"Children are the world’s most valuable resource and its best hope for the future" - John F. Kennedy
Thankfully the law mirrors this truth through the fact that the welfare of a child is of paramount consideration in relation to deciding which orders to make (s1 Children Act 1989). This is called the Paramountcy Principle.
You might be familiar with words like “residence”, “custody” and “access” when it comes to children and the court system. The Children and Families Act 2014 updated this terminology so that the focus would be less from the adults’ point of view and more on the child’s best interests. As such, residence is now spoken of as ‘with whom a child is to live’ and access/contact as ‘with whom a child is to spend time.’
What approach does the court take when it comes to children?
The court takes the approach that both parents have an important role in a child’s life and ideally would agree as much between themselves as possible. This can be done through direct communication, mediation or through solicitors depending on what is going to work best for the family. It is important to note that any such agreement made directly, through mediation and even a written agreement through solicitors, is not legally binding. If your situation requires the certainty of a binding Order then the court process may suit best.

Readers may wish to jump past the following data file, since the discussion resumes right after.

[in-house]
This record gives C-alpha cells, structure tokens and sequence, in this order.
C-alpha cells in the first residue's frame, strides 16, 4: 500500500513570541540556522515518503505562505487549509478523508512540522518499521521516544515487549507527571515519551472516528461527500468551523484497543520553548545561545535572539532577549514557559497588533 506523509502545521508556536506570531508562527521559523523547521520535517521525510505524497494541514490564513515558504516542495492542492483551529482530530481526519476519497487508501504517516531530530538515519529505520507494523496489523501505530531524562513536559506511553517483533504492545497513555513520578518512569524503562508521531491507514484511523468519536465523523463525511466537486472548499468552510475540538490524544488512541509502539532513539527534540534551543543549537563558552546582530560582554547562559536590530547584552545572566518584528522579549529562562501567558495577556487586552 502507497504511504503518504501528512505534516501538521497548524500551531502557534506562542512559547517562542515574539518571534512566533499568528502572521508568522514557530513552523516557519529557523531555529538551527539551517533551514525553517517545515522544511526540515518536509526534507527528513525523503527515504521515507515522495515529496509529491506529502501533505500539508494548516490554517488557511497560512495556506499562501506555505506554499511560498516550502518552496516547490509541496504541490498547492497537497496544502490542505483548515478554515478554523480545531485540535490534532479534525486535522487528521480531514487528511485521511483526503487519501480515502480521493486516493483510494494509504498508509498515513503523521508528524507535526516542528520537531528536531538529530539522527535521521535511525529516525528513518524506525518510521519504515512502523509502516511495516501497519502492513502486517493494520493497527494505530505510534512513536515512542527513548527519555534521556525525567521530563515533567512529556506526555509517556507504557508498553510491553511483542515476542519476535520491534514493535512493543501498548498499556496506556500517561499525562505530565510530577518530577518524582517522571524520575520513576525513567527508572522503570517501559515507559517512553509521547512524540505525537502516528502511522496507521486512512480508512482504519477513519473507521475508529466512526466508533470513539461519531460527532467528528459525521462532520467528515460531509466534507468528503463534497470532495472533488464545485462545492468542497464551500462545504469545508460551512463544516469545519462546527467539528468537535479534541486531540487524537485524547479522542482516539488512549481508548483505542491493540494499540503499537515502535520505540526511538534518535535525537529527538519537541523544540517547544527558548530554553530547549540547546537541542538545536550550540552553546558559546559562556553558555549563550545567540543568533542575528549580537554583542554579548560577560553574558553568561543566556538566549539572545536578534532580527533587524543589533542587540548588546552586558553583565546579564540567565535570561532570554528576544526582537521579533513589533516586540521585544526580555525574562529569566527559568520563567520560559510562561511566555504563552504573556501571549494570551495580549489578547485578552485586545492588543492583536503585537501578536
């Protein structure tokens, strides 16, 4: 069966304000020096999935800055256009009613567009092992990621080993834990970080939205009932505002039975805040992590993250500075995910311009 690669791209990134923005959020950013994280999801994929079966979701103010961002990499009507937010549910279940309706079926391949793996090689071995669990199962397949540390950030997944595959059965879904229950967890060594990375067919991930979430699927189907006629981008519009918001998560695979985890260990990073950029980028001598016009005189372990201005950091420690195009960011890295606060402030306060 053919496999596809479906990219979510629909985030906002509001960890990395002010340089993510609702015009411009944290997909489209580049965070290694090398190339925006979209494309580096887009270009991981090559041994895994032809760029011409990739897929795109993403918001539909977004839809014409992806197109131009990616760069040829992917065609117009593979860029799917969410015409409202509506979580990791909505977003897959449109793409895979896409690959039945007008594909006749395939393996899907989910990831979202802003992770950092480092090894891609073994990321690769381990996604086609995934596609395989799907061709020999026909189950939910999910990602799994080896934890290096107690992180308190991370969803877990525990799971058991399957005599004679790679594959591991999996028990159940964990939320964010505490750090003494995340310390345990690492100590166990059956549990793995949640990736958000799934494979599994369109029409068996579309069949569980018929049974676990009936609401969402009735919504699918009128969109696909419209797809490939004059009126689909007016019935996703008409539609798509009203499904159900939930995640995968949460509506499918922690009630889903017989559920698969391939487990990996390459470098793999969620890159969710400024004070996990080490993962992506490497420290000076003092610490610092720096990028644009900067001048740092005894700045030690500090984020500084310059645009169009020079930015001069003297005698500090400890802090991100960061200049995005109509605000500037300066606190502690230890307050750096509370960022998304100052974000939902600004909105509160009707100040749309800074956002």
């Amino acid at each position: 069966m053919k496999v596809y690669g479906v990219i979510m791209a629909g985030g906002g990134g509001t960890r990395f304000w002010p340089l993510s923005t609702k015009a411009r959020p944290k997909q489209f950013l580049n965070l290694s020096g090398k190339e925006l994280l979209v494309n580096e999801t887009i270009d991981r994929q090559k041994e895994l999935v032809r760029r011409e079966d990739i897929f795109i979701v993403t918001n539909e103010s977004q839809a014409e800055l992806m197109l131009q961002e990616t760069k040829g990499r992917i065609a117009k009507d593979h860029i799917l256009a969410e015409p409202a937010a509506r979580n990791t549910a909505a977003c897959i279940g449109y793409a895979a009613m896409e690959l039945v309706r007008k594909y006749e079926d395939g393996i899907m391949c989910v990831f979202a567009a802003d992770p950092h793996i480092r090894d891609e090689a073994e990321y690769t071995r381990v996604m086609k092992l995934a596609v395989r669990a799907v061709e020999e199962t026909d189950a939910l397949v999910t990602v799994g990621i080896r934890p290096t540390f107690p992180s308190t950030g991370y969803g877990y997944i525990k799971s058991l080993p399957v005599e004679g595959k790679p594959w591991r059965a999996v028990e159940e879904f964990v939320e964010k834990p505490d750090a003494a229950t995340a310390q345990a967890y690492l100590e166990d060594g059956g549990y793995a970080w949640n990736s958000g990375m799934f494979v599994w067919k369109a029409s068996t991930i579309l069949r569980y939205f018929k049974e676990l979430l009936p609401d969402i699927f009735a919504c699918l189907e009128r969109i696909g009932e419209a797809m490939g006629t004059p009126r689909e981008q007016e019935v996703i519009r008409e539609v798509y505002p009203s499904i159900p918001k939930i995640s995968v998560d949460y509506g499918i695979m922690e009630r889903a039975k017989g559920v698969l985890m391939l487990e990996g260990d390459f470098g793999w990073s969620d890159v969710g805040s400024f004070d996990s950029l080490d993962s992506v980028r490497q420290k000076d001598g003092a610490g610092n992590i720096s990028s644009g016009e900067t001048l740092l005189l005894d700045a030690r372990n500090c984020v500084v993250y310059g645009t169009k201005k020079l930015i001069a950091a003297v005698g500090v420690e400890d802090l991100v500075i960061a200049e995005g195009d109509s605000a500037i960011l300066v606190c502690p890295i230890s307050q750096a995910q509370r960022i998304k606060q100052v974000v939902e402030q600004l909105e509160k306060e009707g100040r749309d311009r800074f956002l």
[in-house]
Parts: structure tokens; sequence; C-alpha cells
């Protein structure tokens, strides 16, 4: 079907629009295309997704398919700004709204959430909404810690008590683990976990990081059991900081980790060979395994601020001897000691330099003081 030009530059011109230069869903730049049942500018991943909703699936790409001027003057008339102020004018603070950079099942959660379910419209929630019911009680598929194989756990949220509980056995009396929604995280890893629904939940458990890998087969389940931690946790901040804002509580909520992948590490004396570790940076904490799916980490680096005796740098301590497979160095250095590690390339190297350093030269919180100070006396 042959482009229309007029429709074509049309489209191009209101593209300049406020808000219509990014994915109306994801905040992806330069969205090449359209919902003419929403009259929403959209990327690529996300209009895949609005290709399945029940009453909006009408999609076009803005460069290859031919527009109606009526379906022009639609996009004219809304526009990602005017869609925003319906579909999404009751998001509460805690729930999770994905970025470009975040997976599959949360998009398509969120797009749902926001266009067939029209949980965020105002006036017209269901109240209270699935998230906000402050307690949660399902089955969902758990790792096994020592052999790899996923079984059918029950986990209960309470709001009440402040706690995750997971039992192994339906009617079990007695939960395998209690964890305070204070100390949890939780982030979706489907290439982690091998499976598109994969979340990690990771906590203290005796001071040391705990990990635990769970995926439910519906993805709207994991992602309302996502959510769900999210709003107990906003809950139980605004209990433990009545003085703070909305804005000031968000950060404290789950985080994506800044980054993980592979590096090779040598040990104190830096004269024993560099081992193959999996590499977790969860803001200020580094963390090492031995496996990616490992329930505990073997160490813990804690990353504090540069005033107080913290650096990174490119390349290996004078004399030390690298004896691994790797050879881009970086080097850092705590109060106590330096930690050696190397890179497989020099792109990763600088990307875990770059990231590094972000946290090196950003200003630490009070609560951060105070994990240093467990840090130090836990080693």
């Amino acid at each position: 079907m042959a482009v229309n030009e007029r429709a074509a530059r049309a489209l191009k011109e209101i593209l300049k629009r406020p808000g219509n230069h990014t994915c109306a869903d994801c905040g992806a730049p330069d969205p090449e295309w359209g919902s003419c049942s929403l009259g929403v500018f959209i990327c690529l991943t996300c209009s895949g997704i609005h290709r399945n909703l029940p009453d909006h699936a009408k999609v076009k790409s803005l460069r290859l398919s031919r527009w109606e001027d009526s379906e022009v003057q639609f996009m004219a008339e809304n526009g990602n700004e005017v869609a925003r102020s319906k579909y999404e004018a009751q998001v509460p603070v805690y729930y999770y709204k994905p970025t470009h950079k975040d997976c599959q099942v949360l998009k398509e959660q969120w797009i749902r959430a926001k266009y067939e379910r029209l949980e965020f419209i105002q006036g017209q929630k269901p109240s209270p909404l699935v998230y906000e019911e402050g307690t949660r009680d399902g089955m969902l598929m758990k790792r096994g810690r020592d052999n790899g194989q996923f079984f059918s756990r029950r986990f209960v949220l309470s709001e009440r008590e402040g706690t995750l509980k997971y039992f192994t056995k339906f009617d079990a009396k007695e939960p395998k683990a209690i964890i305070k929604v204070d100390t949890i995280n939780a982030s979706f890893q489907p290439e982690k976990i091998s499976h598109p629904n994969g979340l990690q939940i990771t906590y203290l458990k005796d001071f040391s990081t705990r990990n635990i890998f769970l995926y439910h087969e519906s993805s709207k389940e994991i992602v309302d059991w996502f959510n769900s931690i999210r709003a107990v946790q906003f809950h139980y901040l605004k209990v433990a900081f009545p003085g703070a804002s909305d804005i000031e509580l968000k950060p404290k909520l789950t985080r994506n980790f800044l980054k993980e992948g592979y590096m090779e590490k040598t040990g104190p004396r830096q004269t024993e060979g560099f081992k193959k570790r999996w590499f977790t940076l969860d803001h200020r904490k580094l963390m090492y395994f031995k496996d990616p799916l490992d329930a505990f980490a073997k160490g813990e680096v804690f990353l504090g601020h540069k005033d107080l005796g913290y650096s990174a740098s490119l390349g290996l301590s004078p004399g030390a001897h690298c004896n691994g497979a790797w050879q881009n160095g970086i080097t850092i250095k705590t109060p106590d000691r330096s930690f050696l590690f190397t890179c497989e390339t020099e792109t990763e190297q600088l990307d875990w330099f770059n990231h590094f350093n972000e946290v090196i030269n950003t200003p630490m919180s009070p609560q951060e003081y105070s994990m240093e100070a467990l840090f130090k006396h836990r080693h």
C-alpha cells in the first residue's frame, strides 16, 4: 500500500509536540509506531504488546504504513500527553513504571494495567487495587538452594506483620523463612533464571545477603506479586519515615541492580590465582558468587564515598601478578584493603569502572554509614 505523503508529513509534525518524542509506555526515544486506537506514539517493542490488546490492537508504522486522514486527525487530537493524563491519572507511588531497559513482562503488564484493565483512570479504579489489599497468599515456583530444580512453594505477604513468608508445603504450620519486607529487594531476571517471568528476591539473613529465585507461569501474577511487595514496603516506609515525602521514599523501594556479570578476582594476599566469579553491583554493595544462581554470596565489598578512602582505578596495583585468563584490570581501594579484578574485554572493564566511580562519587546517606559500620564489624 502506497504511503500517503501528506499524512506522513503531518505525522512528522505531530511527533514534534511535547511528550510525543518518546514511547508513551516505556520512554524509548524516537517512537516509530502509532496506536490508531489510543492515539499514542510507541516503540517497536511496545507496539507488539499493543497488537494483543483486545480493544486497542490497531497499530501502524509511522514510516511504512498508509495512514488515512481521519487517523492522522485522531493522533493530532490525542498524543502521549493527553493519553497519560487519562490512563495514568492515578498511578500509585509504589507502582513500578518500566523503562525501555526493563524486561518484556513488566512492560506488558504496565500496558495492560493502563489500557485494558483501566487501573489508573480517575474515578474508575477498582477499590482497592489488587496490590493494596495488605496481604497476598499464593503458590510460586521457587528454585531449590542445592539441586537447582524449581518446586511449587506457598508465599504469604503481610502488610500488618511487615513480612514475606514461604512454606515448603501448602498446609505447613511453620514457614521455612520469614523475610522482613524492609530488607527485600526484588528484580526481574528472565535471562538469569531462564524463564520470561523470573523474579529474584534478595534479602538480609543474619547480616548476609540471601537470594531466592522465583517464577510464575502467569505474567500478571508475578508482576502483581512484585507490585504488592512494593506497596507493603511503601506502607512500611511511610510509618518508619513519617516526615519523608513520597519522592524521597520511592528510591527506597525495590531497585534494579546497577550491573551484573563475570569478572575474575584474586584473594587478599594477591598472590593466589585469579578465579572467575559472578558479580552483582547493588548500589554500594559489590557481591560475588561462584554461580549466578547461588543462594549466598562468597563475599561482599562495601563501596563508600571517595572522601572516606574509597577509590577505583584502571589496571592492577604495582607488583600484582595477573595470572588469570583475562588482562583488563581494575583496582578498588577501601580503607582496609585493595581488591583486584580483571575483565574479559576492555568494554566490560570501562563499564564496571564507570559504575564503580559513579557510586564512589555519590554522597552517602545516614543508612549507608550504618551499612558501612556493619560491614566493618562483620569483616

How does the court decide which orders to make?
Within Children Act proceedings the court has wide powers to make a range of orders as it sees fit, even if they haven’t been applied for. The court will always apply the Paramountcy Principle first. Section 1 Children Act 1989 contains a list of factors to consider which is commonly known as the ‘welfare checklist’:
- Ascertainable wishes and feelings of the child (in the light of his age and understanding)
- Physical, emotional and educational needs
- Likely effect on the child of any change in circumstances
- Age, sex, background and any characteristics the court considers relevant
- Any harm the child has suffered or is at risk of suffering
- How capable each parent (or other relevant person) is of meeting the child’s needs
- The range of powers available to the court
The court will also consider:
- The 'no delay' principle - Any delay is likely to prejudice the welfare of the child concerned
- The 'no order' principle - The court will not make an order unless to do so would be better for the child than making no order at all
Under certain circumstances it is possible to make an urgent application and ask that the court makes the order without notice to the other party.
Our experienced family lawyers can advise about the different types of orders available. Please contact Michaela Sargeant or Anthony Vingoe, complete our website enquiry form or call our offices on 01444 235232.
What is a Child Arrangements Order?
A Child Arrangements Order replaces “residence” and “contact” orders and each order is decided on the circumstances of the individual family and what is in the best interests of that particular child. A Child Arrangements Order will set out where a child is to live and who they will spend time with, whether that time is direct or indirect e.g. by way of phone calls.